Editor’s Report from SnF – Day 2 – Tuesday, April 22

From Powered Parachutes to Jets!

Powered chuteGreat weather greeted Day 2 of the Sun 'n Fun 2015 fly-in in Florida today. Early morning high clouds broke early into a blue sky and light winds, allowing flying machines of all types and sizes to fill the sky. We wandered down to the Light Sport runway in Paradise City at the south end of the Lakeland Airport before the show officially opened to catch a couple of early morning flyers in their powered parachutes doing touch and goes before breakfast. As we headed back to show center, it was apparent that most all the exhibitors have made it in with their show aircraft and were wiping them down to get rid of the morning dew and make them shine.

Later in the morning, we visited with the folks from Avilution, a company working on an open-source avionics concept that emphasizes software of specific hardware to provide builders with a highly configurable systems architecture for their projects. Currently flying in a customized CH-750, you can see it at the Zenith booth if you're at the show.

SubSonex Jet Airshow

Just before the field closed for the afternoon air show, four RV-12s built by high school students in the Houston, Texas, area landed and parked in Homebuilt Parking. We didn't get a a chance to interview the pilots, but understand that two more will be joining them this week to show off their skills to the building public.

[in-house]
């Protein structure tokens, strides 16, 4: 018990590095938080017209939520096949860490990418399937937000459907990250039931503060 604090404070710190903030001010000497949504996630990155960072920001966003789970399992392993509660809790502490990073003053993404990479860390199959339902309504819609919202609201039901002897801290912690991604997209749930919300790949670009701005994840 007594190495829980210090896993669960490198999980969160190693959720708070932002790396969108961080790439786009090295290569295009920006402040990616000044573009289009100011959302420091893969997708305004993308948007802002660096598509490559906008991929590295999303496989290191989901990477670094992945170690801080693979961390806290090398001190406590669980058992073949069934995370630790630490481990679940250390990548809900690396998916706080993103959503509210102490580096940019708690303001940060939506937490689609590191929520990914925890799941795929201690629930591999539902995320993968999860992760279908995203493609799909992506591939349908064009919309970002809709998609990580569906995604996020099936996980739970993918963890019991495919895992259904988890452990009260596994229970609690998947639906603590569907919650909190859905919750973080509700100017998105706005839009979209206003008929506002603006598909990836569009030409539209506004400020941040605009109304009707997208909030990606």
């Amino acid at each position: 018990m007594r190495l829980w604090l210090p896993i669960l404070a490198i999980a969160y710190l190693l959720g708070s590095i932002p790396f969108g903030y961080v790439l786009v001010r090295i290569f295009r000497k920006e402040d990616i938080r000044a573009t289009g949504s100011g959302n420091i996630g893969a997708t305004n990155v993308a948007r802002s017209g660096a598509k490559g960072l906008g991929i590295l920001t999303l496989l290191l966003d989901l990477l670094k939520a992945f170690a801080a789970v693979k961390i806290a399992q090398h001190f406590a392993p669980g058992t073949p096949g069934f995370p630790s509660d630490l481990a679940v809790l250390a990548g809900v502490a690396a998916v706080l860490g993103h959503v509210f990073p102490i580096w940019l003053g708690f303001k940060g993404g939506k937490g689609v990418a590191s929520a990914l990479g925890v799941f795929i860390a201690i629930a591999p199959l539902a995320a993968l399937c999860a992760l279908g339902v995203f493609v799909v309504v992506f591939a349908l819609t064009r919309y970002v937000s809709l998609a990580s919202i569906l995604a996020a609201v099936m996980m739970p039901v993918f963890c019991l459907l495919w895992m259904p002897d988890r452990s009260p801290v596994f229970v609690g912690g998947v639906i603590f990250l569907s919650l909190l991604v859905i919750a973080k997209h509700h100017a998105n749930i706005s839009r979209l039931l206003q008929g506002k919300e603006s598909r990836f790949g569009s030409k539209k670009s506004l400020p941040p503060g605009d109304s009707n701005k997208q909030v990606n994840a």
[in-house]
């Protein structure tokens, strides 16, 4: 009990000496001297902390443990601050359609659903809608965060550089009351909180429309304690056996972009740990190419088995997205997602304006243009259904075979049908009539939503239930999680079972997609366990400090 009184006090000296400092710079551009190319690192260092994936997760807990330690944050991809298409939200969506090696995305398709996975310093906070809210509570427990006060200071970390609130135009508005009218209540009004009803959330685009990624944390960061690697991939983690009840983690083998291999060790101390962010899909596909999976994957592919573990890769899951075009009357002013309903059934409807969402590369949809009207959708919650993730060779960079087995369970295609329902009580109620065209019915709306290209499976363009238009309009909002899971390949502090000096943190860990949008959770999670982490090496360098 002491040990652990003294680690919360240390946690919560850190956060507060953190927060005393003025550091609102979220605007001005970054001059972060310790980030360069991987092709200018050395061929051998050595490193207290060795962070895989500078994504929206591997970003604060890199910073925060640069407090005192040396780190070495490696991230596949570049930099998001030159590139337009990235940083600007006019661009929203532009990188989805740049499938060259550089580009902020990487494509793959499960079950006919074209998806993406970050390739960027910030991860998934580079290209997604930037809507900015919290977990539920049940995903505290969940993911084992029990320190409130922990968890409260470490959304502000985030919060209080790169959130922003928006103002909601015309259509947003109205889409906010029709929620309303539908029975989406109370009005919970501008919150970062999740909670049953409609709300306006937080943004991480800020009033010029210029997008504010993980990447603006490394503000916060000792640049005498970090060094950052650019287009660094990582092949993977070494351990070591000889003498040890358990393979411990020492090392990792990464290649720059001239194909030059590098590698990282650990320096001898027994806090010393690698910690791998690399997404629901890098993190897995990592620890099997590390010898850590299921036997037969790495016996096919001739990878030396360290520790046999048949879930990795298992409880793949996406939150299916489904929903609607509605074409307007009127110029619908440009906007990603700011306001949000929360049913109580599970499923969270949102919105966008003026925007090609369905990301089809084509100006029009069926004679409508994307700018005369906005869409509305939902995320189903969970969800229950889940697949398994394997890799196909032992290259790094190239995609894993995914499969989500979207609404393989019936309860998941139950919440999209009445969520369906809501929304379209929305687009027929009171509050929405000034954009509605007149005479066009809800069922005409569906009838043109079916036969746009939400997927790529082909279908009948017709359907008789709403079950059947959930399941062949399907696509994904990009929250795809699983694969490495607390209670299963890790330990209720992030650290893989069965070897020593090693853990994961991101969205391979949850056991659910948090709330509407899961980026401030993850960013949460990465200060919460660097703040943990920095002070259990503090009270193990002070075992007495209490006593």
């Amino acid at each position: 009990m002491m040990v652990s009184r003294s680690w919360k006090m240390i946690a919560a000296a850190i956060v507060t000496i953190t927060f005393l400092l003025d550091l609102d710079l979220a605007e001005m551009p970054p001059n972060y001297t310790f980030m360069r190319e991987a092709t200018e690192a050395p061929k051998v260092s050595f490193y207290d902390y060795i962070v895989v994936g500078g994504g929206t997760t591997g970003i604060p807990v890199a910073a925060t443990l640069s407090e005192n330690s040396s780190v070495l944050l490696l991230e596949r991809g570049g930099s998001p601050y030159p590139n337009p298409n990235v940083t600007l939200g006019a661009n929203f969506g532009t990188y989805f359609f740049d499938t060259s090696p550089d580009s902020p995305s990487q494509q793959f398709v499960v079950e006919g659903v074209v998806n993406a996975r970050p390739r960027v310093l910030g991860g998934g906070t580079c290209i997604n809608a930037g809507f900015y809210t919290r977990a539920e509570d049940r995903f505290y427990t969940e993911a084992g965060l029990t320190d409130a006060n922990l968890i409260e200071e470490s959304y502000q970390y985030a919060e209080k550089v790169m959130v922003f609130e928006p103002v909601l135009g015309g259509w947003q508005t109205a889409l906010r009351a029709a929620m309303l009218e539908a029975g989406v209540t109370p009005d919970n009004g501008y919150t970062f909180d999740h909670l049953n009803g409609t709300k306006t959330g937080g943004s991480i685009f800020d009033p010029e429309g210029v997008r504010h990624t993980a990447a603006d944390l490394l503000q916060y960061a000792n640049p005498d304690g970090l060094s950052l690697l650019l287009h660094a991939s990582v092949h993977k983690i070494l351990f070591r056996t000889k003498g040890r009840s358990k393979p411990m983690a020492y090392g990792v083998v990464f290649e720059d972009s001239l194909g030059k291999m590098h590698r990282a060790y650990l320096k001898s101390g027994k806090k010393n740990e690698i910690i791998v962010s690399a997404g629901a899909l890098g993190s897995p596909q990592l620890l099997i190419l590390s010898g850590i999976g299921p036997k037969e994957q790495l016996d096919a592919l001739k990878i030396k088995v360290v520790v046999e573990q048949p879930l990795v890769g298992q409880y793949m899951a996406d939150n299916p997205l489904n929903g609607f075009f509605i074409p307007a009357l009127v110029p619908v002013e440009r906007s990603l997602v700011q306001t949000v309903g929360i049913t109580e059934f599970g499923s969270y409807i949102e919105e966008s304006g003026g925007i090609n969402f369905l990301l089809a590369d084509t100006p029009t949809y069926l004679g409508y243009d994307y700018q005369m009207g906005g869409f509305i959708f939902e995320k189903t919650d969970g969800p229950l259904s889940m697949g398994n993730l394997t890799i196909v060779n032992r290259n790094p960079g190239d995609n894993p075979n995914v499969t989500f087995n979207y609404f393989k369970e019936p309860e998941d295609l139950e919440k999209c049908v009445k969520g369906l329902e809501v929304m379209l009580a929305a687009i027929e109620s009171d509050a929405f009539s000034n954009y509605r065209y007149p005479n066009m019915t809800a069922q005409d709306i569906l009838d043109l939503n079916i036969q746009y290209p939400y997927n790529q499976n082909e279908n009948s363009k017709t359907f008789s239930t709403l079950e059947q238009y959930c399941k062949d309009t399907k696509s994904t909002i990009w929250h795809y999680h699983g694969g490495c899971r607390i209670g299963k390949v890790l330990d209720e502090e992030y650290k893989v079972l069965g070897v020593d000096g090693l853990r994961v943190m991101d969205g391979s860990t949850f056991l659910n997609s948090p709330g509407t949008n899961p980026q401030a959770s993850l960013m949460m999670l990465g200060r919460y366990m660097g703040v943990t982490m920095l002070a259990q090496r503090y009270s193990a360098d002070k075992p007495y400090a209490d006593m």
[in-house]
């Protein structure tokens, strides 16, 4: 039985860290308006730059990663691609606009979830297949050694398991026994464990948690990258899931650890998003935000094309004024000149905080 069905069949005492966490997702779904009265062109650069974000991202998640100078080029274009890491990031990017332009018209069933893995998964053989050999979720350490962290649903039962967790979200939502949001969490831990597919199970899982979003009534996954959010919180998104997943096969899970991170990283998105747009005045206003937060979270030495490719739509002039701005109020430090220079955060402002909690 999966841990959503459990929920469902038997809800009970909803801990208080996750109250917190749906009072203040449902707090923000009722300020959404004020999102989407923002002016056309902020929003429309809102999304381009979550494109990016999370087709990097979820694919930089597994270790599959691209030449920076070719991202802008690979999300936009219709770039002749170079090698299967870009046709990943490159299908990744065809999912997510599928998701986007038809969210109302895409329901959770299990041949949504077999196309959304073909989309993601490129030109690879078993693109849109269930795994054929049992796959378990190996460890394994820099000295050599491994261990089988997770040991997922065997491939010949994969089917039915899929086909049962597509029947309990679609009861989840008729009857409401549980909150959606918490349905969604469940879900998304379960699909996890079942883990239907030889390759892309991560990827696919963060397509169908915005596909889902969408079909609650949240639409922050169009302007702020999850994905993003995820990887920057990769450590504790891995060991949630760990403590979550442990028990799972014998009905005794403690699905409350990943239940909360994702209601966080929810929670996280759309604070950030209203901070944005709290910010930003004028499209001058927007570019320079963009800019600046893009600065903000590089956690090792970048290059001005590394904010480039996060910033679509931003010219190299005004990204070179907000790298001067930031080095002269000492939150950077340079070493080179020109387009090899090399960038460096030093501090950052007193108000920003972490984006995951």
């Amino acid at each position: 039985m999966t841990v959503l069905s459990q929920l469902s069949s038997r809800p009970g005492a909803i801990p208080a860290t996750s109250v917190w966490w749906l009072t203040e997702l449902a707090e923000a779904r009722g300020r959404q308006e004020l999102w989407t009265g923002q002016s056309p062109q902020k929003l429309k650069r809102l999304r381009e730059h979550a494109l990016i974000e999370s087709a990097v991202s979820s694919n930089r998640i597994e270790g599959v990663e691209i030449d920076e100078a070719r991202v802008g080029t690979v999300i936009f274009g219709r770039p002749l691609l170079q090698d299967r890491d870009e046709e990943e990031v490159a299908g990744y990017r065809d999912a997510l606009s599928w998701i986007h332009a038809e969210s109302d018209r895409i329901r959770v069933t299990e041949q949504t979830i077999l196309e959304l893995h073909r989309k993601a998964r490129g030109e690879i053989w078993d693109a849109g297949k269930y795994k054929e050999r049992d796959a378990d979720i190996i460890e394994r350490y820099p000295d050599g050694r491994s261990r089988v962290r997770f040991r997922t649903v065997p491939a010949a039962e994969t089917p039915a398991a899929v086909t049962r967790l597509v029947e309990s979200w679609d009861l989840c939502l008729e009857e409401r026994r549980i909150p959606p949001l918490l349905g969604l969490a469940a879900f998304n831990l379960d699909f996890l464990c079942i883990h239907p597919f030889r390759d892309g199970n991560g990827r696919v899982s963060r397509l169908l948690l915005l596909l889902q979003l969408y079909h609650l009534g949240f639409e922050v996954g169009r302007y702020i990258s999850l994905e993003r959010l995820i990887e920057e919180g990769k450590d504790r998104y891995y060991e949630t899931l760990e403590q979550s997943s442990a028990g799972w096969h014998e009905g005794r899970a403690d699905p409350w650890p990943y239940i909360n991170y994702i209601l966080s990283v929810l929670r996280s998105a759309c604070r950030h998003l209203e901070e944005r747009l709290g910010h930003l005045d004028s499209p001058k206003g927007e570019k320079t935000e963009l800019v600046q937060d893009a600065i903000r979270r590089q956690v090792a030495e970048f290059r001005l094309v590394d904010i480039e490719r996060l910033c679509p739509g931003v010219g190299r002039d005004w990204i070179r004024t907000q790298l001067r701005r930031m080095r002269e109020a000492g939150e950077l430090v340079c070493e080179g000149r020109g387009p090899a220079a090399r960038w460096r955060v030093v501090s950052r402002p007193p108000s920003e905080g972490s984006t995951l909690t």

We ended the day on a photo mission with the SubSonex jet, catching the evening light and sunset above the lush green fields and forests of central Florida. What a contrast to the parachutes of the morning — the common thread being that everyone had fun all day long!

Paul Dye

Paul Dye, Kitplanes® Editor in Chief, retired as a Lead Flight Director for NASA’s Human Space Flight program, with 40 years of aerospace experience on everything from Cubs to the space shuttle. An avid homebuilder, he began flying and working on airplanes as a teen, and has experience with a wide range of construction techniques and materials. He flies an RV-8 that he built, an RV-3 that he built with his pilot wife, as well as a Dream Tundra they completed. Currently, they are building a Xenos motorglider. A commercially licensed pilot, he has logged over 5000 hours in many different types of aircraft and is an A&P, EAA Tech Counselor, and Flight Advisor, as well as a member of the Homebuilder’s Council. He consults and collaborates in aerospace operations and flight-testing projects across the country.

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